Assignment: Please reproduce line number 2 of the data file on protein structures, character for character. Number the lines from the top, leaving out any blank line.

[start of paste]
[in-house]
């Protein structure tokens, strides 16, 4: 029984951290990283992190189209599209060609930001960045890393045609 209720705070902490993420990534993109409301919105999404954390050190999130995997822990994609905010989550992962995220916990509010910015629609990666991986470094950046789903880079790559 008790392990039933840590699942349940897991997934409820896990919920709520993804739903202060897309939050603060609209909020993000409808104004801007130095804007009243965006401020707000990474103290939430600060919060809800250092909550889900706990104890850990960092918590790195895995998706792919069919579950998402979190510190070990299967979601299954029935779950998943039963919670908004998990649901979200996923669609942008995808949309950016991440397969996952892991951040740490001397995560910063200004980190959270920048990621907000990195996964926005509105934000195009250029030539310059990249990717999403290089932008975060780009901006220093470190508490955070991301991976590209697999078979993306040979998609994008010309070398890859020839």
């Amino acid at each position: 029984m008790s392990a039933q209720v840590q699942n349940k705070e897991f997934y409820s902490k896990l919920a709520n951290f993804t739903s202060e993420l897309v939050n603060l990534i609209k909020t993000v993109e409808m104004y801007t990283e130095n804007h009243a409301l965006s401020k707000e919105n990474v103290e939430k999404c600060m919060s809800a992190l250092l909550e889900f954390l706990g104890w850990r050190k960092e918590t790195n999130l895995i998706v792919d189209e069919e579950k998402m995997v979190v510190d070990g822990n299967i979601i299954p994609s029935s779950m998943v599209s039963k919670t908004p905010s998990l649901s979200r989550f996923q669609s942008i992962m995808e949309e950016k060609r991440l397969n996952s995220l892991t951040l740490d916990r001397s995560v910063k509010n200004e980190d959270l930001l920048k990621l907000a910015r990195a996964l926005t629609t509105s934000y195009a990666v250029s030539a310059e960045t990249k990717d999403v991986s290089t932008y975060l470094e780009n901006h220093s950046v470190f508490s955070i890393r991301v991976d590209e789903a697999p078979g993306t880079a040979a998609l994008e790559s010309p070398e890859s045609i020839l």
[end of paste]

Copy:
């Protein structure tokens, strides 16, 4: 029984951290990283992190189209599209060609930001960045890393045609 209720705070902490993420990534993109409301919105999404954390050190999130995997822990994609905010989550992962995220916990509010910015629609990666991986470094950046789903880079790559 008790392990039933840590699942349940897991997934409820896990919920709520993804739903202060897309939050603060609209909020993000409808104004801007130095804007009243965006401020707000990474103290939430600060919060809800250092909550889900706990104890850990960092918590790195895995998706792919069919579950998402979190510190070990299967979601299954029935779950998943039963919670908004998990649901979200996923669609942008995808949309950016991440397969996952892991951040740490001397995560910063200004980190959270920048990621907000990195996964926005509105934000195009250029030539310059990249990717999403290089932008975060780009901006220093470190508490955070991301991976590209697999078979993306040979998609994008010309070398890859020839």